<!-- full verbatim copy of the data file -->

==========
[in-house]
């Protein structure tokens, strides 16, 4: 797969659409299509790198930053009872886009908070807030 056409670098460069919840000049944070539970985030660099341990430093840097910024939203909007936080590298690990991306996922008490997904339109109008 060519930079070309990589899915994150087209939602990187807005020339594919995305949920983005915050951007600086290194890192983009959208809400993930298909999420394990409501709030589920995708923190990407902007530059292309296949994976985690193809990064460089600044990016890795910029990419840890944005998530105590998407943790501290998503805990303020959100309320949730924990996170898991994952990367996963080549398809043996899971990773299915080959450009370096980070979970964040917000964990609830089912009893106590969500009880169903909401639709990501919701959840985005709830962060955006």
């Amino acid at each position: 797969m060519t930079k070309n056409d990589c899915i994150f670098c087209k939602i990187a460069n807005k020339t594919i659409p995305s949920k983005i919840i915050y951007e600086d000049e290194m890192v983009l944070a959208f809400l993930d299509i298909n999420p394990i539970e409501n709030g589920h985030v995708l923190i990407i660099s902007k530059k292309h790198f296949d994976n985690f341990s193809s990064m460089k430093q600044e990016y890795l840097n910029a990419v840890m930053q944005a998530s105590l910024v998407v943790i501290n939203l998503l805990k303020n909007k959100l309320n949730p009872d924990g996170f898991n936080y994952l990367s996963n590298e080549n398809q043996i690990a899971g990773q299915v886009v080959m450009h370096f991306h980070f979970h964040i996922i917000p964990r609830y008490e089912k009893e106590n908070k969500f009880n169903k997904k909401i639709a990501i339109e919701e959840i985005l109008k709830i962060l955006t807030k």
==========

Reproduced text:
[in-house]
């Protein structure tokens, strides 16, 4: 797969659409299509790198930053009872886009908070807030 056409670098460069919840000049944070539970985030660099341990430093840097910024939203909007936080590298690990991306996922008490997904339109109008 060519930079070309990589899915994150087209939602990187807005020339594919995305949920983005915050951007600086290194890192983009959208809400993930298909999420394990409501709030589920995708923190990407902007530059292309296949994976985690193809990064460089600044990016890795910029990419840890944005998530105590998407943790501290998503805990303020959100309320949730924990996170898991994952990367996963080549398809043996899971990773299915080959450009370096980070979970964040917000964990609830089912009893106590969500009880169903909401639709990501919701959840985005709830962060955006």
């Amino acid at each position: 797969m060519t930079k070309n056409d990589c899915i994150f670098c087209k939602i990187a460069n807005k020339t594919i659409p995305s949920k983005i919840i915050y951007e600086d000049e290194m890192v983009l944070a959208f809400l993930d299509i298909n999420p394990i539970e409501n709030g589920h985030v995708l923190i990407i660099s902007k530059k292309h790198f296949d994976n985690f341990s193809s990064m460089k430093q600044e990016y890795l840097n910029a990419v840890m930053q944005a998530s105590l910024v998407v943790i501290n939203l998503l805990k303020n909007k959100l309320n949730p009872d924990g996170f898991n936080y994952l990367s996963n590298e080549n398809q043996i690990a899971g990773q299915v886009v080959m450009h370096f991306h980070f979970h964040i996922i917000p964990r609830y008490e089912k009893e106590n908070k969500f009880n169903k997904k909401i639709a990501i339109e919701e959840i985005l109008k709830i962060l955006t807030k």